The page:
I boarded the Crescent in DC, at majestic Union Station. There’s track work on this line (They repair the Southern lines in the winter and the Northern lines in the summer), so I’m in a small roomette, built for people who are inspired by the tiny home movement.
I wouldn’t be surprised if some tiny homers took ideas from these clever little cubicles on the overnight train. The sink folds out, the little commode is underneath. The bed pulls down from the ceiling and there are sturdy nylon straps designed to keep you in the bed, no matter how much the train may bump or tilt.
Dinner is only served for about 90 minutes on these trains and my conductor tells me that if I get to the dining car early, I’m guaranteed to get the meal I want. So, I’m among the first three people to be seated.
My purpose is to talk to people all the way around the country, and so I’ve brought bribes with me. I have a laminated sign that says, “I’ll trade a Lindt truffle for a story. (I’m Celeste Headlee of NPR and TED Talks, not a weirdo).” In my bag, I have three large bags of assorted truffles, ready to delight the palates of people who chat with me.
But here’s the beauty of the train: it’s designed to encourage conversation. The tables are set with linen cloths and napkins, the servers are prompt and courteous, just like any restaurant. The difference is, we are short on space, so unless you have three or more people in your party, you will likely be seated across from a stranger.
My companions were Jeanne and Brian Hanson. After we finished introductions and took a breath, Brain says to me, “Do you want to hear a story?” I didn’t even have my sign with me! It was great. Of COURSE I wanted to hear a story.
Brian and Jeanne explain that ten years ago, not long after they both retired, they decided to ride a tandem bicycle from Portland, Oregon, to Kentucky. They live in Delaware and they chose to take trains from the East to the West Coast. “We’ve both done enough flying to hate it,” they wrote in 2008, “And have traveled just enough by train to like it.” They published a blog of their trip with lots of photos.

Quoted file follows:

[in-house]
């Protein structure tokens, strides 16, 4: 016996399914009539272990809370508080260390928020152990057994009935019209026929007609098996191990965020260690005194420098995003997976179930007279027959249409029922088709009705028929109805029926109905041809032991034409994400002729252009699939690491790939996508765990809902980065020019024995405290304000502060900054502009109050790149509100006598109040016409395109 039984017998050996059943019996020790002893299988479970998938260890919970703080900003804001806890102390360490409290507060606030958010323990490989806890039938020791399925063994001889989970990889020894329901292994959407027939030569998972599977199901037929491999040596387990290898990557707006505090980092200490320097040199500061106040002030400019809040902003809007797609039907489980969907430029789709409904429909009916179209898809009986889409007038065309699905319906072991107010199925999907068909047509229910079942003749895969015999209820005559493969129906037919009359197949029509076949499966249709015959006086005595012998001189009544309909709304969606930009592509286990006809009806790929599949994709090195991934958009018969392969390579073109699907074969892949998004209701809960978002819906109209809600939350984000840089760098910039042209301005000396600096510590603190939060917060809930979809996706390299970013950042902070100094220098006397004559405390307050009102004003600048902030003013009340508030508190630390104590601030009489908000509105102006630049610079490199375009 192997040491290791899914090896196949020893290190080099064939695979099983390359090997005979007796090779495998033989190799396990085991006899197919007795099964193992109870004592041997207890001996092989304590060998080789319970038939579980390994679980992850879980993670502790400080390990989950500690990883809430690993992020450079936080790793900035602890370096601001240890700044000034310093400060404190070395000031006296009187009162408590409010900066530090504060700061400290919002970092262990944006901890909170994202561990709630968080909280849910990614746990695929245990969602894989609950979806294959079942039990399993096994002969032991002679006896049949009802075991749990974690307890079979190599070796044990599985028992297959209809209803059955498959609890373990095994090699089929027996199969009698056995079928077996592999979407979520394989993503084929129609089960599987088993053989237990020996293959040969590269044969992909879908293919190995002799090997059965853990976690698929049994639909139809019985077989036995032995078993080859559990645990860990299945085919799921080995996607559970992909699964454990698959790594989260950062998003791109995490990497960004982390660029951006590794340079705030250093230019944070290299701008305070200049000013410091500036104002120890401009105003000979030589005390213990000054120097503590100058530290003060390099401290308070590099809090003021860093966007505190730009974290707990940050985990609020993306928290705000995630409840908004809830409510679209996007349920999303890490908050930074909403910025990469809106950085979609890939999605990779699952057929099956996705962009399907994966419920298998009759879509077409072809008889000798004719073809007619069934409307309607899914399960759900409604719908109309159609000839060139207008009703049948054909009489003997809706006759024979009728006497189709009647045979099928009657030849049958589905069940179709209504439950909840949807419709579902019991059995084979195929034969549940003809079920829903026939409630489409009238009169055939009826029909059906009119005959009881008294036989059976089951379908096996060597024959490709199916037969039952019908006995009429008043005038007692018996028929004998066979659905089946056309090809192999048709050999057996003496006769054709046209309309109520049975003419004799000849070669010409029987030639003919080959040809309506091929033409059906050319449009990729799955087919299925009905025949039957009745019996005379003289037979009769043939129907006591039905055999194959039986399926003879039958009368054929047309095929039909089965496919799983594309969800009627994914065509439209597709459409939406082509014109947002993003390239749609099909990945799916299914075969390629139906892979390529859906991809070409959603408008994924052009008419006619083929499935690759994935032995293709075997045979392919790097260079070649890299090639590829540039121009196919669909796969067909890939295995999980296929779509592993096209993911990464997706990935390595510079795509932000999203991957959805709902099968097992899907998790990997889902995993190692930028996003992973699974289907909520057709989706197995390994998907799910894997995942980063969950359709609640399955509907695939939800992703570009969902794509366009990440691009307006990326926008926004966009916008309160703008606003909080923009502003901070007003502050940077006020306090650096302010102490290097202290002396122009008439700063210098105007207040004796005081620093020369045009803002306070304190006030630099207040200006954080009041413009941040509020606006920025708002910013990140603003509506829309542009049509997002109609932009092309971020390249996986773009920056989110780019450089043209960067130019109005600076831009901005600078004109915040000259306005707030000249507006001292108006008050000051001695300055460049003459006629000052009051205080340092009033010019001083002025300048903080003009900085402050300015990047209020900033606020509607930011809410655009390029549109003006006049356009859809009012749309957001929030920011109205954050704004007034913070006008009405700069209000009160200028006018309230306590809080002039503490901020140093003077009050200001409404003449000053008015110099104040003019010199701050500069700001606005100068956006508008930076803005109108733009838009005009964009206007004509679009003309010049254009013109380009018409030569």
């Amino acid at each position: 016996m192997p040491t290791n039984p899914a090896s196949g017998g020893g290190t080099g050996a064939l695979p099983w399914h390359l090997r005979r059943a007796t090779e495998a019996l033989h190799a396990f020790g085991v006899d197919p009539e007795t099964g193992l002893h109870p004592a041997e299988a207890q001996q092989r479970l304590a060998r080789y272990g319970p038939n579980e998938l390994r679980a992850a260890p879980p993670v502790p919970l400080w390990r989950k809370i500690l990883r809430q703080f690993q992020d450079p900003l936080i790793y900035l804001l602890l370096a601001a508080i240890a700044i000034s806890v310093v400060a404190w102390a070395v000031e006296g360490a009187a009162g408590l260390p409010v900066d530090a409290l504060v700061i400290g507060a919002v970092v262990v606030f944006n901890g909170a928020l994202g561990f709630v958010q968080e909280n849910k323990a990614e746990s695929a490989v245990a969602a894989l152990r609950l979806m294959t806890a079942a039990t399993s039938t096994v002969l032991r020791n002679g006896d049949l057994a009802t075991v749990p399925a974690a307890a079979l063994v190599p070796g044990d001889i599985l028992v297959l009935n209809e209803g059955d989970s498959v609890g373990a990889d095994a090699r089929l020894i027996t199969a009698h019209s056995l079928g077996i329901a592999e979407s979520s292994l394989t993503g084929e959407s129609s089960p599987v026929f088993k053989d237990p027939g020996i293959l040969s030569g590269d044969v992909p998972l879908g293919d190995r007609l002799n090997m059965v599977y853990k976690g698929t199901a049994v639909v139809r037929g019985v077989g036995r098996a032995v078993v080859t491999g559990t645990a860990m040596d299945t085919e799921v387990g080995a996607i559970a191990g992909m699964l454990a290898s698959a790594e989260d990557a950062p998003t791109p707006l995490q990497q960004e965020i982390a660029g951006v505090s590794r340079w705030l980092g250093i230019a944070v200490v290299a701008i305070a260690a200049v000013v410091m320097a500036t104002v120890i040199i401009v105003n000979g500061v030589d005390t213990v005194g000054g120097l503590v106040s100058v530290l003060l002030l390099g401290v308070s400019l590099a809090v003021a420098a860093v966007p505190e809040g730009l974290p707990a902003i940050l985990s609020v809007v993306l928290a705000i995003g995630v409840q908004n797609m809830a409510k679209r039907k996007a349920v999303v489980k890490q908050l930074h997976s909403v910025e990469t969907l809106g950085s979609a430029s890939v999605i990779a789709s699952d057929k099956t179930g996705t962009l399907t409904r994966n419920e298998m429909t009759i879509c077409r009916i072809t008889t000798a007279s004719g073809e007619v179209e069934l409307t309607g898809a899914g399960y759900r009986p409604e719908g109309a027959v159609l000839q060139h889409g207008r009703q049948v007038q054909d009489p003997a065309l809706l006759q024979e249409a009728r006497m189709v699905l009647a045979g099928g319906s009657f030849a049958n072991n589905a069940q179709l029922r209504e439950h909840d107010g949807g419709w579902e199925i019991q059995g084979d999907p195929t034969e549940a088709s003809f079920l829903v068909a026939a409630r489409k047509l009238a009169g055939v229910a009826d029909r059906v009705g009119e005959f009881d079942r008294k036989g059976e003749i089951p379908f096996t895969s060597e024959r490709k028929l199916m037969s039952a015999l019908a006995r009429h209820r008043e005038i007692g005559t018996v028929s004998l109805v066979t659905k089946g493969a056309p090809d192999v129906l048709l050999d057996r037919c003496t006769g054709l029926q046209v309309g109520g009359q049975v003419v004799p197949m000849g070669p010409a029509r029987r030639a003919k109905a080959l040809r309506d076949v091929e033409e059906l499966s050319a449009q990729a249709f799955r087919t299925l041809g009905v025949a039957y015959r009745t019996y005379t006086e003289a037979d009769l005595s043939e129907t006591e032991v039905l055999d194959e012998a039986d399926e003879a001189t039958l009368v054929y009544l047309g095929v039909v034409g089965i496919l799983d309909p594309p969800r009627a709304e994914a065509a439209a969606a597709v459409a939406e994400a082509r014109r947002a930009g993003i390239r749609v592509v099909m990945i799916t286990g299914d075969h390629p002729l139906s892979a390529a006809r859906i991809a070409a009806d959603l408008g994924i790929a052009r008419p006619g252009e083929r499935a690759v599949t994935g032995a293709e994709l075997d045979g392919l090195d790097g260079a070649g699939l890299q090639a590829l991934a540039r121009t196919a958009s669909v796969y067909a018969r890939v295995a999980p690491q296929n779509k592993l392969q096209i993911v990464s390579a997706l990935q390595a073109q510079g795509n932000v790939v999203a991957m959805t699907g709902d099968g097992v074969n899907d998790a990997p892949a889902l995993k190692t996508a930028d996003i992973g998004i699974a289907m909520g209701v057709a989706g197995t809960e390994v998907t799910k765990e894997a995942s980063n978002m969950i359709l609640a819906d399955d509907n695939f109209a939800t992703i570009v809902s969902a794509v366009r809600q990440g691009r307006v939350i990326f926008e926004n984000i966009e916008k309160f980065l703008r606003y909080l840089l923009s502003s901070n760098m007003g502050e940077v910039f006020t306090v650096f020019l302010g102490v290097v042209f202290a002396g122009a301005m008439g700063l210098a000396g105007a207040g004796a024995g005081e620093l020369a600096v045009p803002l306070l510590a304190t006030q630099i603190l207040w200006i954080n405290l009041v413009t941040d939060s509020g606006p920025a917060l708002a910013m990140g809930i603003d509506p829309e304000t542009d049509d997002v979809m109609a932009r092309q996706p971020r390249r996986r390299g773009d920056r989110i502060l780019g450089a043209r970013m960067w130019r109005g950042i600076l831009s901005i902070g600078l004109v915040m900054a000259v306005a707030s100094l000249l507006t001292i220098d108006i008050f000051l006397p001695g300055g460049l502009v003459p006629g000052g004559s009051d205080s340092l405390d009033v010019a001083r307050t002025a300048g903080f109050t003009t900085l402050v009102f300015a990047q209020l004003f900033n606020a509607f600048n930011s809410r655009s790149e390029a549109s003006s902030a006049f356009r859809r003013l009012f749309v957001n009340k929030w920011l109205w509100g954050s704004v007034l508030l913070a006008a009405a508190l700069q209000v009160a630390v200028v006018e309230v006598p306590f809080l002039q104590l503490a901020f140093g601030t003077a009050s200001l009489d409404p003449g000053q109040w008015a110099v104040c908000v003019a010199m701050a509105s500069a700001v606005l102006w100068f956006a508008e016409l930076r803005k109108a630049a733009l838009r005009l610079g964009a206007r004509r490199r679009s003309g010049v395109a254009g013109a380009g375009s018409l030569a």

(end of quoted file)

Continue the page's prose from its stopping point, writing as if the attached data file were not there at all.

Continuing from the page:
The Hansons were in Kansas when Joe Biden was named as Barack Obama’s vice president and they were proud of their hometown guy. When people asked where they were from, they’d say, “Delaware, home of Joe Biden!” But because they were in Kansas, they say they were met with blank faces. No one cared about Joe Biden there, and so they stopped saying that.
Jeanne and Brian rode 4,000 miles or so over the course of four months, carrying their supplies on their tandem bike and staying in $28 motel rooms. It’s clear that trip was a highlight of their lives so far. They tell the story, well, in tandem.
This couple is overflowing with energy and enthusiasm. Jeanne and Brian play instruments, sing in choir, study languages, and tutor two Venezuelan immigrants in English. They teach yoga and paint and spend so much time with their neighbor’s kids that they consider them “adopted” grandchildren.
The reason they’re on this train is that they’re going to Tucson, Arizona, to ride around on their bike. A friend gave them a collapsible tandem bike some years ago that comes apart and fits into two suitcases and they’re taking it with them to the Grand Canyon State.
Here’s the thing: when I sat down in that dining car and realized I would have to sit across from strangers and chat all through dinner, my first reaction was negative. Let me be clear, I am a conversational expert who’s taking the train in order to talk to people and even brought chocolates as a conversational bribe and yet, my knee-jerk reaction when confronted with the prospect of chatting with strangers was reluctance.
I believe the adverse reaction to conversation with strangers is hardwired in many of us by now. Disappointment flashed across my brain, before it was replaced by eagerness. Be careful not to judge situations by that first, brief flush of emotion. Let the second and third thoughts come and possibly lead you to great stories about tandem bicycle rides.